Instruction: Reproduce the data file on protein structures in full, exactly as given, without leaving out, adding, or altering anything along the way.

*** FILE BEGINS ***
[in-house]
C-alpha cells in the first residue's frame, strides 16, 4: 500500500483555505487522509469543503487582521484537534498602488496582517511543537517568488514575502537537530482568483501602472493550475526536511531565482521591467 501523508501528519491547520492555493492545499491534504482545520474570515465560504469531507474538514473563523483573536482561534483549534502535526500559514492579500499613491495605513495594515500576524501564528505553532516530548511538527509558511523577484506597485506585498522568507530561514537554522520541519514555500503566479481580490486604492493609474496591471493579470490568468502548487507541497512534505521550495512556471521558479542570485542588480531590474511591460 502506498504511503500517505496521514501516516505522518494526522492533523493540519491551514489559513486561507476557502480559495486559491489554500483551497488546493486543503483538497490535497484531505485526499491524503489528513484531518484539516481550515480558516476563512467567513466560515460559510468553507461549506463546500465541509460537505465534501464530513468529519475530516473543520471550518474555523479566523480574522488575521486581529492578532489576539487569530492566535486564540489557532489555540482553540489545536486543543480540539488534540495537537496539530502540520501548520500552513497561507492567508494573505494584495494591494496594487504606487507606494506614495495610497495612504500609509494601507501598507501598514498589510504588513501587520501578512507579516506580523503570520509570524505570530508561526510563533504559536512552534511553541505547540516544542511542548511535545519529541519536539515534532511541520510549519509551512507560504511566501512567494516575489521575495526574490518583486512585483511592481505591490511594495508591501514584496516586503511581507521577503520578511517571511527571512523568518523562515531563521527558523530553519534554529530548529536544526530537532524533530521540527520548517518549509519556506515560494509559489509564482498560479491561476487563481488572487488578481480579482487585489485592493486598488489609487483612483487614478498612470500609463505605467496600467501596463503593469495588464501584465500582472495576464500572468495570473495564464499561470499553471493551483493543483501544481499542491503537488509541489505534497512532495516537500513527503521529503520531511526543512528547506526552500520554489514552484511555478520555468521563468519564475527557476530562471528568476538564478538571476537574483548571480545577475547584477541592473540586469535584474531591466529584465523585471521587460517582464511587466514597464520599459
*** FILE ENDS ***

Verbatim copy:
[in-house]
C-alpha cells in the first residue's frame, strides 16, 4: 500500500483555505487522509469543503487582521484537534498602488496582517511543537517568488514575502537537530482568483501602472493550475526536511531565482521591467 501523508501528519491547520492555493492545499491534504482545520474570515465560504469531507474538514473563523483573536482561534483549534502535526500559514492579500499613491495605513495594515500576524501564528505553532516530548511538527509558511523577484506597485506585498522568507530561514537554522520541519514555500503566479481580490486604492493609474496591471493579470490568468502548487507541497512534505521550495512556471521558479542570485542588480531590474511591460 502506498504511503500517505496521514501516516505522518494526522492533523493540519491551514489559513486561507476557502480559495486559491489554500483551497488546493486543503483538497490535497484531505485526499491524503489528513484531518484539516481550515480558516476563512467567513466560515460559510468553507461549506463546500465541509460537505465534501464530513468529519475530516473543520471550518474555523479566523480574522488575521486581529492578532489576539487569530492566535486564540489557532489555540482553540489545536486543543480540539488534540495537537496539530502540520501548520500552513497561507492567508494573505494584495494591494496594487504606487507606494506614495495610497495612504500609509494601507501598507501598514498589510504588513501587520501578512507579516506580523503570520509570524505570530508561526510563533504559536512552534511553541505547540516544542511542548511535545519529541519536539515534532511541520510549519509551512507560504511566501512567494516575489521575495526574490518583486512585483511592481505591490511594495508591501514584496516586503511581507521577503520578511517571511527571512523568518523562515531563521527558523530553519534554529530548529536544526530537532524533530521540527520548517518549509519556506515560494509559489509564482498560479491561476487563481488572487488578481480579482487585489485592493486598488489609487483612483487614478498612470500609463505605467496600467501596463503593469495588464501584465500582472495576464500572468495570473495564464499561470499553471493551483493543483501544481499542491503537488509541489505534497512532495516537500513527503521529503520531511526543512528547506526552500520554489514552484511555478520555468521563468519564475527557476530562471528568476538564478538571476537574483548571480545577475547584477541592473540586469535584474531591466529584465523585471521587460517582464511587466514597464520599459